Beyster Institute

Best Practice in Developing Best Practice

By Anthony Mathews

This past July, the Beyster Institute assembled a group of 20 employee stock ownership plan (ESOP) company statutory directors for the purpose of starting a dialogue among them as to their experiences, concerns, insights and objectives in that very important role. Although we didn’t label the event as such, several of the members of the exchange made reference to attempting to define “best practice” in governance for employee-owned companies, and by the end of the event, it was clear that what we are developing with these sorts of meetings is a collaborative attempt to define just that.

It seems that the ESOP community is always focused on single topics that dominate our attention at conferences and seminars until they eventually give way to another. Over the last 30 years, we have witnessed a continual cycling of themes of concern starting with the most enduring theme of all in our world – “repurchase liability as the end of the world” and cycling through many newer comers – “have and have not;” “segregation of accounts;” “recycle versus redeem and the ideal dilution outcome;” “creative leverage and regulatory concerns about deal structure;” “various advisors as fiduciaries;” etc. And over time this line of thinking has evolved into the umbrella concept of “sustainability.”

I am struck by the fact that throughout, our focus themes all represent an implication of the frailty of our employee ownership capital structure. Our focus over the years is often on a litany of the things that go wrong with employee ownership rather than on all the things that have been and are going so right. It’s natural, of course, for us to focus on the threats to a very important tactic, but it does seem that the more we focus on the vulnerabilities the less we highlight the amazing opportunities this model represents.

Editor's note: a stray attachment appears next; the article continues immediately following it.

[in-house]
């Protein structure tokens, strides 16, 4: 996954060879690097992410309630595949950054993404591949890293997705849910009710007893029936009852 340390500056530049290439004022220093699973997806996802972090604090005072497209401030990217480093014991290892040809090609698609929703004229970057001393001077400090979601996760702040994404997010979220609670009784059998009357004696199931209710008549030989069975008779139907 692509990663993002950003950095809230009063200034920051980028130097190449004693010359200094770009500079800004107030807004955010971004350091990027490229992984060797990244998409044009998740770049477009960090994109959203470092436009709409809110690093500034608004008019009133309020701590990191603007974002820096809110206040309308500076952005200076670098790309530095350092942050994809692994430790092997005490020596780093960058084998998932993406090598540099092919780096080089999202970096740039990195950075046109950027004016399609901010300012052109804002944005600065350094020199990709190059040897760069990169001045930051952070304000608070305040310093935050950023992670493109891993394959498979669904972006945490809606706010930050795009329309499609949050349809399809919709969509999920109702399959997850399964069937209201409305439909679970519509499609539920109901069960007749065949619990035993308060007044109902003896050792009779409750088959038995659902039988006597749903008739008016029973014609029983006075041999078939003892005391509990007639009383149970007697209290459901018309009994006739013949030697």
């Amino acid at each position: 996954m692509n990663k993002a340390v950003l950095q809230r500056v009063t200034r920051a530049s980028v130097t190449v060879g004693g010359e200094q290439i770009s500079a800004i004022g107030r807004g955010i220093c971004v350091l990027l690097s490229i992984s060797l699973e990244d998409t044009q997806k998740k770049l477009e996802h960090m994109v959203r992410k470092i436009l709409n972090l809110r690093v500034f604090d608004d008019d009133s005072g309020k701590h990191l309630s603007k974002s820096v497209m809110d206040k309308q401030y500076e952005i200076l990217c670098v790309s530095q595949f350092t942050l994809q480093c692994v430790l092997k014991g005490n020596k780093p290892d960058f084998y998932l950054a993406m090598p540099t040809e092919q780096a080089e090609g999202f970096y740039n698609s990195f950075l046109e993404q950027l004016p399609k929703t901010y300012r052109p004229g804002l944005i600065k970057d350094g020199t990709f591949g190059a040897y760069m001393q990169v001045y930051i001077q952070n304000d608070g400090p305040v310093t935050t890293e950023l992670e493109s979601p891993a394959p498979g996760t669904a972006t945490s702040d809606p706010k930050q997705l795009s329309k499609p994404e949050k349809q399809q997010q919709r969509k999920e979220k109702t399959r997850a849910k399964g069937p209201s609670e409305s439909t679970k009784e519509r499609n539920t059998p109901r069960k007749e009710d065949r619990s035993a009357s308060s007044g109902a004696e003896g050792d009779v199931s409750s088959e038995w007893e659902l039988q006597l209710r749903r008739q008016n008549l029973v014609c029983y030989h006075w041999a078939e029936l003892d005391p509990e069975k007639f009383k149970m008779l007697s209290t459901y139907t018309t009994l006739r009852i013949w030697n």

That’s why I particularly like the new kid on the theme block – the idea of “best practice” as an objective. Whenever we gather in a group larger than two, you can bet that in one area or another, we’ll be getting into a lively discussion of “best practice.” In our consulting practice we are constantly asked to deliver opinions as to “best practice” in things as diverse as benefit distribution timing, communication of financial information, structure of the ideal board of directors, and I am delighted because that implies that our citizens are both committed to the successful long-term existence of our ESOP model and convinced that there is a best way to do it.

Unfortunately with simple concepts, the implication that there is a single (or at least very limited scope) right way to decide anything, is just not true. Every ESOP in every company is unique to its own issues and objectives. There are multiple possible solutions to every ESOP company dilemma and each of them will compromise benefits with costs and values in a different balance. Each element of the possible might be the “best practice” for someone at some time.

“Best practice,” you see, is a description of process, not of outcome. The process of gathering to discuss and thoroughly understand, as well as we ever can, all the implications of the decisions we are formulating to deal with one situation or another is the best practice. Engaging others who have had similar experiences to share results and their roots is the best practice. Constantly seeking to arrive at decisions that balance the results to fit your goals and values and then continuing to monitor outcomes to stay true to those is the best practice.

In the process, never forget that the only rule that is absolutely never violated is the “rule of unintended consequences.” Best practice is to remember that and to never stop watching outcomes so that you can adjust your process to stay on course no matter how often the course needs to change.

I am delighted to see best practice come to the head of the line as our focus because it represents the best chance we have of creating over time, not just companies that can survive paying out value to their owners but companies that can sustain themselves and lead our country into the future with a broader, fairer and more sustainable distribution of wealth without taking anything away from anyone.

So, I get a special sense of excitement from the gatherings we get to host throughout the year that are environments in which the people who are guiding our ESOP companies from the management level, in the fiduciary role and in the board room gather with people in like situations. These annual events (and the growing number of similar events around the country) are collectively an environment in which we put our collective knowledge and experience to the task of perfecting the process of building ESOP companies and the wealth they are so good at creating for millions of employee owners.

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